PROFESSOR J. F. SHAW,
"I also wrote a book on Faith, Hope, and Charity, at the request of the person to whom I addressed it, that he might have a work of mine which should never be out of his hands, such as the Greeks call an Enchiridion (Hand-Book). There I think I have pretty carefully treated of the manner in which God is to be worshipped, which knowledge divine Scripture defines to be the true wisdom of man. The book begins: 'I cannot express,'" etc.(1)
The Enchiridion is among the latest books of Augustine. It was written after the death of Jerome, which occurred Sept. 30, 420; for he alludes in ch. 87 to Jerome "of blessed memory" (sanctoe memorioe Hieronymus presbyter).
It is addressed to Laurentius, in answer to his questions. This person is otherwise unknown. One MS. calls him a deacon, another a notary of the city of Rome. He was probably a layman.
The author usually calls the book "On Faith, Hope and Love," because he treats the subject under these three heads (comp. I Cor. xiii. 13). He follows under the first head the order of the Apostles' Creed, and refutes, without naming them, the Manichaean, Apollinarian, Arian, and Pelagian heresies. Under the second head he gives a brief exposition of the Lord's Prayer. The third part is a discourse on Christian love.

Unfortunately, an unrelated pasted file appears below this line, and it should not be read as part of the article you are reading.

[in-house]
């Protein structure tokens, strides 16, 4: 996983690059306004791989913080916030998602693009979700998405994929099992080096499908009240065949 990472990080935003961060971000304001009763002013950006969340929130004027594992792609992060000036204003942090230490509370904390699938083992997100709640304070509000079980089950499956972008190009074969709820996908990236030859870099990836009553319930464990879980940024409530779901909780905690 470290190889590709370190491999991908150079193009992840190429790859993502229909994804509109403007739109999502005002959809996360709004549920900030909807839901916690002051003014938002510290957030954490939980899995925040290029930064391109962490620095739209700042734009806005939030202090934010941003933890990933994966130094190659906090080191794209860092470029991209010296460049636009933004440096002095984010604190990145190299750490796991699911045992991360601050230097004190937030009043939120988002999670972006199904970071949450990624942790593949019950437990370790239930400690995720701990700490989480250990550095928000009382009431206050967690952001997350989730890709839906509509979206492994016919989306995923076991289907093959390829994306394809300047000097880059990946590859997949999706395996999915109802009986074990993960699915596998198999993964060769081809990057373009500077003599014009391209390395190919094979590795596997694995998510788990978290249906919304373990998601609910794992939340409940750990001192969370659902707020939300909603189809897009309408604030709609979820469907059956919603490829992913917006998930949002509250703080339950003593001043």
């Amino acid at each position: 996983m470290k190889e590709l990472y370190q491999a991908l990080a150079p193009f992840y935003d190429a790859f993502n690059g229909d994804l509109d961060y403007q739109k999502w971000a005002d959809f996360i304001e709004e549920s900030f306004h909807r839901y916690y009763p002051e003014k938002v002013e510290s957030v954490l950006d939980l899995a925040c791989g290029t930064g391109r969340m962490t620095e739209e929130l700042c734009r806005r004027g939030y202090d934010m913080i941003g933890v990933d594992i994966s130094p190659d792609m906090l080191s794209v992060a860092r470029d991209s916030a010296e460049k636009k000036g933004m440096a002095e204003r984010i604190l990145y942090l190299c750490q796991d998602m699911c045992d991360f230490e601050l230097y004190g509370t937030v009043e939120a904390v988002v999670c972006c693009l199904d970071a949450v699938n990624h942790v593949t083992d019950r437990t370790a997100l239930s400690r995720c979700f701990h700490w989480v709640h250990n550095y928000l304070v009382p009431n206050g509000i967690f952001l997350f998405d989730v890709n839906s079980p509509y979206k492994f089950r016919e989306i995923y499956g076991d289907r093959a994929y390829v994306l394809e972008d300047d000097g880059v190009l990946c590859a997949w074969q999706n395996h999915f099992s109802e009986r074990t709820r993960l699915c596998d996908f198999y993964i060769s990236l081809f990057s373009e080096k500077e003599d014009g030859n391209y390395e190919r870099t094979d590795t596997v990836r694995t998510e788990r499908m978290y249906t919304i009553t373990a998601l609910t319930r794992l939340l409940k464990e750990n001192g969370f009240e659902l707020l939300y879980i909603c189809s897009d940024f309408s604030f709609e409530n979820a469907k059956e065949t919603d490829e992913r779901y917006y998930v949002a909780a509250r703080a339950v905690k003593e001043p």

The original is in the sixth volume of the Benedictine edition. A neat edition of the Latin text, with three other small tracts of Augustine, (De Catechizandis Rudibus; De Fide Return quae non creduntur ; De Utilitate Credendi), is also published in C. Marriott's S. Aurelius Augustinus, 4th ed. by H. de Romestin, Oxford and London (Parker and Comp.), 1885 (pp. 150-251.) An English edition of the same tracts by H. de Romestin, Oxford and London, 1885 (pp. 151-251). His English translation is based on that of C. L. Cornish, M.A., which appeared in the Oxford "Library of the Fathers," Oxford 1847 ("Seventeen Short Treatises of St. Aug." pp. 85-158).
The present translation by Professor Shaw was first published in Dr. Dods's series of Augustine's works, Edinburgh, (T. and T. Clark,) 3d ed. 1883. It is more free and idiomatic than that of Cornish. I have in a few cases conformed it more closely to the original.
LAURENTIUS HAVING ASKED AUGUSTINE TO FURNISH HIM WITH A HANDBOOK OF CHRISTIAN DOCTRINE, CONTAINING IN BRIEF COMPASS ANSWERS TO SEVERAL QUESTIONS WHICH HE HAD PROPOSED, AUGUSTINE SHOWS HIM THAT THESE QUESTIONS CAN BE FULLY ANSWERED BY ANY ONE WHO KNOWS THE PROPER OBJECTS OF FAITH, HOPE, AND LOVE. HE THEN PROCEEDS, IN THE FIRST PART OF THE WORK (CHAP. IX.--CXIII.), TO EXPOUND THE OBJECTS OF FAITH, TAKING AS HIS TEXT THE APOSTLES' CREED; AND IN THE COURSE OF THIS EXPOSITION, BESIDES REFUTING DIVERS HERESIES, HE THROWS OUT MANY OBSERVATIONS ON THE CONDUCT OF LIFE. THE SECOND PART OF THE WORK (CHAP. CXIV.--CXVI.) TREATS OF THE OBJECTS OF HOPE, AND CONSISTS OF A VERY BRIEF EXPOSITION OF THE SEVERAL PETITIONS IN THE LORD'S PRAYER. THE THIRD AND CONCLUDING PART (CHAP. CXVII.-CXXII.) TREATS OF THE OBJECTS OF LOVE, SHOWING THE PRE-EMINENCE OF THIS GRACE IN THE GOSPEL SYSTEM, THAT IT IS THE END OF THE COMMANDMENT AND THE FULFILLING OF THE LAW, AND THAT GOD HIMSELF IS LOVE.